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When One Parent Can No Longer Care for the Other, Consider Assisted Living

Marty and Bella had been married for more than 54 years. They were more in love in their late 70s than they had when they first met. Their relationship had gone through some rocky times, as most of them do, but through those trials their relationship strengthened. There wasn’t anything either one wouldn’t do for the other, if at all possible.

When Marty had a stroke, Bella was determined to take care of him.

“I don’t need help,” she told her adult children, friends, and other family. She was determined to take care of him. As she thought, this was her responsibility, and inviting a complete stranger, somebody they knew nothing about into their house, she believed that would be letting him down.

She did what she could, but the challenges were significant.

Within a few months, Bella’s children began noticing the changes, not just in her demeanor, her temper, but also her physical presence. She was bent over, wincing in pain, and her face looked haggard. In short, it was clear Bella was struggling to look after her husband.

They talked about other options, including having somebody come in with them and help, and while he was doing much better, being able to get around for the most part on his own with minimal assistance, it was a lot of the other tangibles that were causing problems.

They were both stuck without transportation.

Marty was the one who drove, but now that was no longer an option. Because of their age, visiting with friends was not always practical. They were missing out on games, activities, and doing other things they enjoyed doing.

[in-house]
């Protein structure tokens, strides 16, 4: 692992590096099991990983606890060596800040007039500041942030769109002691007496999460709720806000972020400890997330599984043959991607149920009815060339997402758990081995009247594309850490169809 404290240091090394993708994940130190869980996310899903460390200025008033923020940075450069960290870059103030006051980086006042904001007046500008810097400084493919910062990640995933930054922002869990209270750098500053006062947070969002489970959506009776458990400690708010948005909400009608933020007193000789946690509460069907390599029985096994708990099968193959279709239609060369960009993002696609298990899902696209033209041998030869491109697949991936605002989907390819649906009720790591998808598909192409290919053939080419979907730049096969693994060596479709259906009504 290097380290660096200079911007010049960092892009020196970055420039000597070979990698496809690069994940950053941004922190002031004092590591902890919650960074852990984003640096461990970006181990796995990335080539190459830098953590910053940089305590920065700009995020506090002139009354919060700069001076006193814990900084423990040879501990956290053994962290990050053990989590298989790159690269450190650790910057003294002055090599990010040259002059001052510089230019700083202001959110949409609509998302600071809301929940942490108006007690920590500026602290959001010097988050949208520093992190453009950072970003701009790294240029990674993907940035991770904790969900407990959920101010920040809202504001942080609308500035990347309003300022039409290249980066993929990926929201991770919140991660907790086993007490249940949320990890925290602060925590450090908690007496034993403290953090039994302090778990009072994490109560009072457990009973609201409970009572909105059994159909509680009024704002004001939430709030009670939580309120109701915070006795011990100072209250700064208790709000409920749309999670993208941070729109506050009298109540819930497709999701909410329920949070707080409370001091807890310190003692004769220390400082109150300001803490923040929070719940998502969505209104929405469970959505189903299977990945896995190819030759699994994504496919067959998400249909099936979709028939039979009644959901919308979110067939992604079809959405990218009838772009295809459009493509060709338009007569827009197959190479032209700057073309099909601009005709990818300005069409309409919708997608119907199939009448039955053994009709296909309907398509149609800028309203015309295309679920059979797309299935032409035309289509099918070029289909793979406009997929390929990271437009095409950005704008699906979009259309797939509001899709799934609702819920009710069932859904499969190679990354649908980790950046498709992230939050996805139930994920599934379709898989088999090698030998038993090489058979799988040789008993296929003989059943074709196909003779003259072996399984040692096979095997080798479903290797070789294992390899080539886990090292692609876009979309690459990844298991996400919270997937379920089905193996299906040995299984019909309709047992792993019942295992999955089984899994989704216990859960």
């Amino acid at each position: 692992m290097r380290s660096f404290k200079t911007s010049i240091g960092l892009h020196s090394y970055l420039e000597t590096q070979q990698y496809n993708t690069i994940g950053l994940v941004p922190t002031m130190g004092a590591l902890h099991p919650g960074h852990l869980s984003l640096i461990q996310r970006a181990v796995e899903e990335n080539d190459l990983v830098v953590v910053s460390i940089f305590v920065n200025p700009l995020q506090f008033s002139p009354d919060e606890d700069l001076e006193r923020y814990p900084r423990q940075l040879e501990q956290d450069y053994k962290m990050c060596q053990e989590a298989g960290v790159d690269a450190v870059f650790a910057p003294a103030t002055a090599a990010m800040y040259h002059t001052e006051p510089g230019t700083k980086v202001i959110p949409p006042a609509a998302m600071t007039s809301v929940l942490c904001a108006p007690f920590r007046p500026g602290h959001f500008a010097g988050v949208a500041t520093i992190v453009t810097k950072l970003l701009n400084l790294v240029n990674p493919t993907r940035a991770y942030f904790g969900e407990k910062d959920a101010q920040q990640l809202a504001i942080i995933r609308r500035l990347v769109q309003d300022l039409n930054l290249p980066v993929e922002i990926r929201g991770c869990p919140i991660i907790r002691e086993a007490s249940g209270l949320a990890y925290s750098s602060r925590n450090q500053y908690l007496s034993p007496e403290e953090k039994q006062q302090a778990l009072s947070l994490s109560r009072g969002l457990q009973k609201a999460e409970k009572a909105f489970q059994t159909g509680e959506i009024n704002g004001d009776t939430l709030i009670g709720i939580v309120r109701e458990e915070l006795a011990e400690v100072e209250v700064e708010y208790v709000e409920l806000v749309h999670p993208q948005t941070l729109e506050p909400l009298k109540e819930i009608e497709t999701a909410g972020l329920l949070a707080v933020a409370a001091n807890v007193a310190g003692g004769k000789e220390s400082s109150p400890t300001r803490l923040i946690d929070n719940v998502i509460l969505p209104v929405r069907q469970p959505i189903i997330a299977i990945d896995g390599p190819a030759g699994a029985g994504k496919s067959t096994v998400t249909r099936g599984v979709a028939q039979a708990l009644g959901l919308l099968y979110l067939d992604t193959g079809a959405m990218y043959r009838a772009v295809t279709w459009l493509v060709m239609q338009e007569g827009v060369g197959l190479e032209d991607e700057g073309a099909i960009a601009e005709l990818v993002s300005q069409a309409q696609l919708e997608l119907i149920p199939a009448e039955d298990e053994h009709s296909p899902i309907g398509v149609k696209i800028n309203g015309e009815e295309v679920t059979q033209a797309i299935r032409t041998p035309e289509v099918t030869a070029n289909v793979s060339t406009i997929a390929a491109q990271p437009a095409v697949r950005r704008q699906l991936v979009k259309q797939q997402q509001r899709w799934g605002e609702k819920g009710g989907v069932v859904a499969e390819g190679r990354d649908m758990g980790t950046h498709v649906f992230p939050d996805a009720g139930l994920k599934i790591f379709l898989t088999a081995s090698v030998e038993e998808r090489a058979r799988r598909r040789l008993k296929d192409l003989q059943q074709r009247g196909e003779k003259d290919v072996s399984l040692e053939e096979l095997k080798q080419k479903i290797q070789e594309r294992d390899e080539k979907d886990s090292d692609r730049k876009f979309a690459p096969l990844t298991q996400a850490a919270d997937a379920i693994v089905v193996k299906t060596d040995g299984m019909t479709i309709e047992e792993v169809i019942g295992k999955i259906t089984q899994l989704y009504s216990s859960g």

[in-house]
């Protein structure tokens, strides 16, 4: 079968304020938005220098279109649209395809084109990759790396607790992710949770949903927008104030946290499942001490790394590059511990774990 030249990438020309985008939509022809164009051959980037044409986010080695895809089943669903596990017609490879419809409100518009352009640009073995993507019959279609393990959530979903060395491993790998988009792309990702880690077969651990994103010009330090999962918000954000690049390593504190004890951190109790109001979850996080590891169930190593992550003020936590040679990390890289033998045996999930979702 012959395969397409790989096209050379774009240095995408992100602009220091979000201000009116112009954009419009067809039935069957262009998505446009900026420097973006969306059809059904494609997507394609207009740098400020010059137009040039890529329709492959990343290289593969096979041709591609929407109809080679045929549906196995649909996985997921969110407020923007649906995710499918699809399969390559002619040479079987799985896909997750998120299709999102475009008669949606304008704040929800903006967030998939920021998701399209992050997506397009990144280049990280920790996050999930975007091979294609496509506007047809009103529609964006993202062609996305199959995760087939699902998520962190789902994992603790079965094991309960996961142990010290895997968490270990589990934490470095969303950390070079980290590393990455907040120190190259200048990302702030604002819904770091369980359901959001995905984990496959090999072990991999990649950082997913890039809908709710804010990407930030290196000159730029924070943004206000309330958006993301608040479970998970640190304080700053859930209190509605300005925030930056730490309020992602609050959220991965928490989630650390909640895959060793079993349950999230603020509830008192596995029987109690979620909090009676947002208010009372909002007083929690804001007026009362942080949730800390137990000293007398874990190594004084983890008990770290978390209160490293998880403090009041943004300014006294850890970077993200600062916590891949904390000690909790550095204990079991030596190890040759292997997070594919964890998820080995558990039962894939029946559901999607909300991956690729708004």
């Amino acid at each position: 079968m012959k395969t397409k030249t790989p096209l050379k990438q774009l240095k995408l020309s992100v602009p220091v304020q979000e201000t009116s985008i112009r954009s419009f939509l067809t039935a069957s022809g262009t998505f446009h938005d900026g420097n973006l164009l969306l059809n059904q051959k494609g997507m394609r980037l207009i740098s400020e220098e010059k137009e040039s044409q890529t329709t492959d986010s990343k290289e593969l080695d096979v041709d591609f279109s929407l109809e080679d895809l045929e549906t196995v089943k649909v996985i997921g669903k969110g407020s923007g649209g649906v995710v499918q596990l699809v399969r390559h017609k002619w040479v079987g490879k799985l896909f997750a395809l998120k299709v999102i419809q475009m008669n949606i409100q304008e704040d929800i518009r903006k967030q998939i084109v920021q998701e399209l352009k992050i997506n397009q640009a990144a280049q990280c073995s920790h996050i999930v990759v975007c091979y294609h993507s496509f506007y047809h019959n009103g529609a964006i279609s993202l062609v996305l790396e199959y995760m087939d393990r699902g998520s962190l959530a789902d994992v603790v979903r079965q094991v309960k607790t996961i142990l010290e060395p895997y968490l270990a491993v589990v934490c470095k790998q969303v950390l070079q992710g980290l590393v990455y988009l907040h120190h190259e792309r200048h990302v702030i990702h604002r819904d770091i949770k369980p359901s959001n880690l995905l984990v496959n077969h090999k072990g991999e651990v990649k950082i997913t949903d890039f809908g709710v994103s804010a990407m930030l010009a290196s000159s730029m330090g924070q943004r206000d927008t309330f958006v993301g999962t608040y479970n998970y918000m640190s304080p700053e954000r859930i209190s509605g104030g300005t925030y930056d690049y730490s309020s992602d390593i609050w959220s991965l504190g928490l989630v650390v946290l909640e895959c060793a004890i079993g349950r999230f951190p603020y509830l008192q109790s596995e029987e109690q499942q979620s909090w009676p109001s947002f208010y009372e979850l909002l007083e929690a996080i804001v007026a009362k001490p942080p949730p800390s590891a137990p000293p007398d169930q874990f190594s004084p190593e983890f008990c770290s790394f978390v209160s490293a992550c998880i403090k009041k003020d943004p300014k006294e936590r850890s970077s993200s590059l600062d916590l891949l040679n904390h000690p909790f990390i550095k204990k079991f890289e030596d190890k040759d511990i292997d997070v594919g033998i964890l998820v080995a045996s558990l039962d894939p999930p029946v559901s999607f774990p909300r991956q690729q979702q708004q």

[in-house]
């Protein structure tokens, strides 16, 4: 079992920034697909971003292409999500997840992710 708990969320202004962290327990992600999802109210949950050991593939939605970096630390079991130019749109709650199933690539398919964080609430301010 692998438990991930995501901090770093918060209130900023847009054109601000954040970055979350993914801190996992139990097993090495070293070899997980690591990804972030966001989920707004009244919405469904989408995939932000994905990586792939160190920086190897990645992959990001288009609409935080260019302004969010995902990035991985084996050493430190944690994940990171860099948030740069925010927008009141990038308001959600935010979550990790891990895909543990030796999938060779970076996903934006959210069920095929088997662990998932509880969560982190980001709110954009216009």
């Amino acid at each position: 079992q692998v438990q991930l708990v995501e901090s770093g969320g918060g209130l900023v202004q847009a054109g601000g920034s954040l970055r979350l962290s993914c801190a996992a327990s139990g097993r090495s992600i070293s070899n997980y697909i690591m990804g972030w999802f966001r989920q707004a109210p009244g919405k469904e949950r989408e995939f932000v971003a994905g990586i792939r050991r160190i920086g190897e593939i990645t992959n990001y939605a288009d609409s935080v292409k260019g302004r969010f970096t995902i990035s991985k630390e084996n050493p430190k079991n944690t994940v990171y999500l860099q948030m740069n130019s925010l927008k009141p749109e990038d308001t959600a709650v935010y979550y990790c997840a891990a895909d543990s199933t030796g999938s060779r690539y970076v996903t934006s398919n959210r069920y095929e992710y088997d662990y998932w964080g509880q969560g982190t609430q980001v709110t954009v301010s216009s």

That’s when their children talked about assisted living.

Neither Bella nor Marty had ever thought about assisted living, mostly because they just assumed they would be at their house for the rest of their life.

The initial reaction was defiance, but as their children started talking about the benefits assisted living could offer, the activities, and even the fact some of their closest friends were already in a facility not too far away, they began thinking about it more seriously.

They discovered they could still live together. They could both give up the responsibilities of taking care of the house, cooking every day, cleaning all the time, and still enjoy life (most of which was now falling squarely on Bella’s shoulders). For Marty, quality of life for his wife was the most important thing and he knew she wasn’t enjoying it anymore.

For more information about assisted living in Hollywood Park, TX, contact Pipestone Place Assisted Living or to take a tour, call today (210) 718-0211.

I enjoy working, but when I’m not working, I love spending time with my family and the coolest kid, my son.We visit the zoo and ride the train often. We play games and just have fabulous fun.I enjoy reading every chance I get.My favorite pie is pumpkin pie.
Samuel Vesa
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